Among this population of U.S. trucking industry employees, ambient residential air pollution exposures (PM10, SO2, NO2) 1985 through 2000, as well as PM2.5 exposures in 2000, were associated with increased all-cause mortality. These associations were attenuated for PM10, PM2.5, and SO2 in multipollutant models. Overall, results were stronger when we restricted the cohort to those individuals whose jobs allowed them to return home each evening. For cause-specific mortality, elevated HRs were observed for lung cancer, cardiovascular disease, and respiratory disease with both NO2 and SO2. Importantly, these exposures were not confounded by occupational exposures measured by job title.
Numerous chronic exposure studies have observed increases in all-cause mortality with increases in PM exposures (1
). Although direct comparisons to all studies are not appropriate due to the measurement of different particulate size-fractions, our results for PM10
are elevated compared with two studies measuring PM10
(Electric Power Research Institute [EPRI]–Washington Veteran's Cohort Study and Adventist Health Study of Smog [ASHMOG]) (9
) and quite similar to those from a recent analysis in the Nurses' Health Study (16
). Expressing our results in units of 10 μg/m3
(the most common unit in studies of PM), the association of PM10
and all-cause mortality in our study was 1.07 (95% CI, 1.02–1.13) in the full cohort and 1.17 (95% CI, 1.09–1.25) after excluding long-haul drivers. In general, long-term cohort studies in which PM2.5
, as opposed to PM10
, was examined as the size-fraction have observed higher estimates of all-cause mortality risk. Expressing our results in units of 10 μg/m3
, the association of PM2.5
in the full cohort was 1.10 (95% CI, 1.02–1.18) and 1.15 (95% CI, 1.05–1.27) after excluding long-haul drivers, which are of a similar magnitude to the other studies of long-term exposures.
Our findings for all-cause mortality and ambient NO2
exposures are also consistent with those from other studies. For all-cause mortality, we observed HRs of 1.10 (95% CI, 1.06–1.15), expressed in units of 10-ppb increase in NO2
, in the full cohort, and 1.19 (95% CI, 1.13–1.26) in the cohort excluding long-haul drivers. Expressing results from previous studies in the same units, an HR of 1.14 (95% CI, 0.87–1.49) was observed for men in the AHSMOG study (8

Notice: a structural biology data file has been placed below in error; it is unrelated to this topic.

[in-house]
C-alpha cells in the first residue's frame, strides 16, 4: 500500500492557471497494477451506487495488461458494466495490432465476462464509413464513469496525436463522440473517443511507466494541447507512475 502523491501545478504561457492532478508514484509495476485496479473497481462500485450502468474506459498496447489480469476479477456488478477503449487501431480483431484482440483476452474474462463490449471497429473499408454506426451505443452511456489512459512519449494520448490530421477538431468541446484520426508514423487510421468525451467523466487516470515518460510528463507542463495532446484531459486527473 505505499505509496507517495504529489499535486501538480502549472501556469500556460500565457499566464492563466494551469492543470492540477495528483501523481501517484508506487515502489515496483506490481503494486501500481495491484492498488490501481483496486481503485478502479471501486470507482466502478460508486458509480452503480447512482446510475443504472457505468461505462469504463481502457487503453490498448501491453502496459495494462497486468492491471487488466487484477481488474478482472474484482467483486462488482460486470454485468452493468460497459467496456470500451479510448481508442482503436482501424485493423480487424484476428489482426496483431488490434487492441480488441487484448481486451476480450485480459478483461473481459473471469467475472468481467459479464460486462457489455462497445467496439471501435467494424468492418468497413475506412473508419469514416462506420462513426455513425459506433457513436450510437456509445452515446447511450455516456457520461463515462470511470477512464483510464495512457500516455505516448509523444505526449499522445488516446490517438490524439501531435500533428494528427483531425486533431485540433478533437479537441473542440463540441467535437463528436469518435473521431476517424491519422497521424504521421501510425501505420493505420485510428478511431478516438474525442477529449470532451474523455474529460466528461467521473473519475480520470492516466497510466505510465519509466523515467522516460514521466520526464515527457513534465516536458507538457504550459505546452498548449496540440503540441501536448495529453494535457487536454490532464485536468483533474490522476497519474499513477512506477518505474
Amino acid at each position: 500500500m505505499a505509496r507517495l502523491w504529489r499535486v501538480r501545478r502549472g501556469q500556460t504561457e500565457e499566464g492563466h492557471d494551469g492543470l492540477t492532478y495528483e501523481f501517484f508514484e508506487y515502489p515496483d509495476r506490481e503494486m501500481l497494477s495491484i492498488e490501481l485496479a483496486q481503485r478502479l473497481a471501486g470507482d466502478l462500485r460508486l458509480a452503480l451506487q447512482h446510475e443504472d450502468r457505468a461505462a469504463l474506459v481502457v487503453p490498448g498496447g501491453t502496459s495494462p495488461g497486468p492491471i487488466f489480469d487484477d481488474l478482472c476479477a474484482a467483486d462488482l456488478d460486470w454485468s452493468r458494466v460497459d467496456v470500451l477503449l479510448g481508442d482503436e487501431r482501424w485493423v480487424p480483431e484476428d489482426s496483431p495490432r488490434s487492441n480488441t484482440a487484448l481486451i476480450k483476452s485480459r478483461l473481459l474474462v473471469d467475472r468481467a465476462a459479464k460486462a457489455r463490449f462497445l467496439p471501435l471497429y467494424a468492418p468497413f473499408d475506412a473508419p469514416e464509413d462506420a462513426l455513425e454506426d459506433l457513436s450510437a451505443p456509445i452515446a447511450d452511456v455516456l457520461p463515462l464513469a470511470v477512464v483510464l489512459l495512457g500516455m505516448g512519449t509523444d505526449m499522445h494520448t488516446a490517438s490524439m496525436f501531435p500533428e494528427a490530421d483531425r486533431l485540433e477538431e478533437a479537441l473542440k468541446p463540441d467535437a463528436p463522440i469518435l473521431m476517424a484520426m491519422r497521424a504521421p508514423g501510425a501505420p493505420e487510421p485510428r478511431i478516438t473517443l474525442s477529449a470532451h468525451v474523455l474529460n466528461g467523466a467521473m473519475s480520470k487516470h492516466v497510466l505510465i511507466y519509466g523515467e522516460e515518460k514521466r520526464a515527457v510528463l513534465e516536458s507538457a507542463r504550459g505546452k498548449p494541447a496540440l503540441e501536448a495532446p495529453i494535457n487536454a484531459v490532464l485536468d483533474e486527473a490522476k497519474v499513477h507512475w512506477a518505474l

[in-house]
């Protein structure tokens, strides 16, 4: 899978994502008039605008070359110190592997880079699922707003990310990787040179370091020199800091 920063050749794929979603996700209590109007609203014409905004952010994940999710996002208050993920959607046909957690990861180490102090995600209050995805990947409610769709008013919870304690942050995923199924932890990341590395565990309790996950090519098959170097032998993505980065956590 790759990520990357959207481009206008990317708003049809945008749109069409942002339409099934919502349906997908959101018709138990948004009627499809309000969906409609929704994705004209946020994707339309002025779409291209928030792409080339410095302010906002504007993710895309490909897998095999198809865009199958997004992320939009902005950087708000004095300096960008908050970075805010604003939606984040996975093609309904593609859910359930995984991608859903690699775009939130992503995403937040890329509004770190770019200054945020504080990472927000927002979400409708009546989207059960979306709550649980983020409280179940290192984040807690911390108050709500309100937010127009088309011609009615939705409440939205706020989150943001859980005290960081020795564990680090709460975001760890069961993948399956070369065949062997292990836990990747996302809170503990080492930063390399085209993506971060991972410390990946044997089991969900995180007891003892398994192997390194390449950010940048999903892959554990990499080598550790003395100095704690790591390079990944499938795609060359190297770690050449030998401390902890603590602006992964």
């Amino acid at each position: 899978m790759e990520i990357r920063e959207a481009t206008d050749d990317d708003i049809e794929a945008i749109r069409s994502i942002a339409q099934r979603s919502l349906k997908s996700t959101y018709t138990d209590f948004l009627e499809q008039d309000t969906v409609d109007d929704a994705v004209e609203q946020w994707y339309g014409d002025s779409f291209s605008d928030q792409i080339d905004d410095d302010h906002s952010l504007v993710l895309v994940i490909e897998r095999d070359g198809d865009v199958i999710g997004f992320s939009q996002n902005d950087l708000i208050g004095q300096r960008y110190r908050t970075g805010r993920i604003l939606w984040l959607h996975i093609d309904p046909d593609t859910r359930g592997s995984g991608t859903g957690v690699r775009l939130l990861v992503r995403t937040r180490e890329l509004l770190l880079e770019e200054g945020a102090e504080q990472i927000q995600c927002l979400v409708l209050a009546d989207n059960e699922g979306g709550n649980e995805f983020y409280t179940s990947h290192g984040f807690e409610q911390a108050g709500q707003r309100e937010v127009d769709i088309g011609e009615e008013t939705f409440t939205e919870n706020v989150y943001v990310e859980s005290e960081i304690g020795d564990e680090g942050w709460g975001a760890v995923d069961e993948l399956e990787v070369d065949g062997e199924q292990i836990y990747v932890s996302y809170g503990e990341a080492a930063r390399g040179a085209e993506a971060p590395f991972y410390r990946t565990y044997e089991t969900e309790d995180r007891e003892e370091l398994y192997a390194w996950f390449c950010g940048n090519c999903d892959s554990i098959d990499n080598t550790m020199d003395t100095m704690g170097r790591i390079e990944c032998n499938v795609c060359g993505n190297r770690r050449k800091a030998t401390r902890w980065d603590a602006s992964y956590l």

), 1.04 (95% CI, 0.97–1.13) in the EPRI–Washington Veteran's Study (12
), 1.03 (95% CI, 1.00–1.05) in the Dutch Netherlands Cohort Study on Diet and Cancer (NLCS) study (18
), 1.16 (95% CI, 1.06–1.26) in a cohort of Norwegian men (37
), and 1.23 (95% CI, 1.02–1.47) in a cohort of German women (38
For cause-specific analyses, our elevations in cardiovascular (HR = 1.09; 95% CI, 1.01–1.17 for the whole cohort; HR = 1.14; 95% CI, 1.03–1.25 excluding long-haul drivers) and respiratory mortality (HR = 1.07; 95% CI, 0.91–1.27 for the whole cohort; HR = 1.26; 95% CI, 1.01–1.56 excluding long-haul drivers) expressed for a 10-ppb increase in NO2
are lower than those observed in most other studies. In a study of men living in Norway, HRs were 1.32 (95% CI, 1.12–1.57) and 1.16 (95% CI, 1.06–1.26) for respiratory and ischemic heart disease mortality, respectively, for each 10-ppb increase in NOx
, which includes NO2
). An HR of 2.84 (95% CI, 1.62–4.99) for cardiopulmonary mortality was observed for each 10-ppb increase in NO2
in a cohort of women in Germany (38
). In the PAARC study, a 10-ppb increase in NO2
was associated with an HR of 1.57 (95% CI, 1.08–2.29) for cardiopulmonary mortality (15
). The HRs in the AHSMOG study for a 10-ppb increase in NO2
were 1.01 (95% CI, 0.93–1.09) for cardiopulmonary mortality in men (9
Fewer studies have examined the effects of long-term exposures to SO2
. Most long-term studies haven't reported elevated risks (9
) with all-cause mortality. Positive effects have been observed in a study in Great Britain (39
), in a recent reanalysis of the American Cancer Society cohort (40
), and in many short-term studies with cardiovascular deaths and/or hospital admissions (41
One of the unique features of this study was our ability to model the mortality effects of exposures to multiple pollutants. In our multipollutant models, adverse effects were mainly seen with NO2
exposures, but were quite attenuated for PM10
. As in previous studies (18
), these findings suggest that traffic (the primary source of NO2
) is an important source of exposure. Sources of PM10
include traffic and other combustion processes that contribute to the fine fraction (PM2.5
). However, grinding, windblown dust, and agricultural activities are also contributors, especially in the coarse fraction (PM10–2.5
, however, is primarily formed through electricity generation by power plants and fossil fuel combustion from heating oil and some mobile sources. Therefore, our multipollutant analysis suggests that traffic and other sources of fossil fuel combustion are important pollution sources that result in greater overall, lung cancer, cardiovascular, and respiratory disease mortality in this cohort.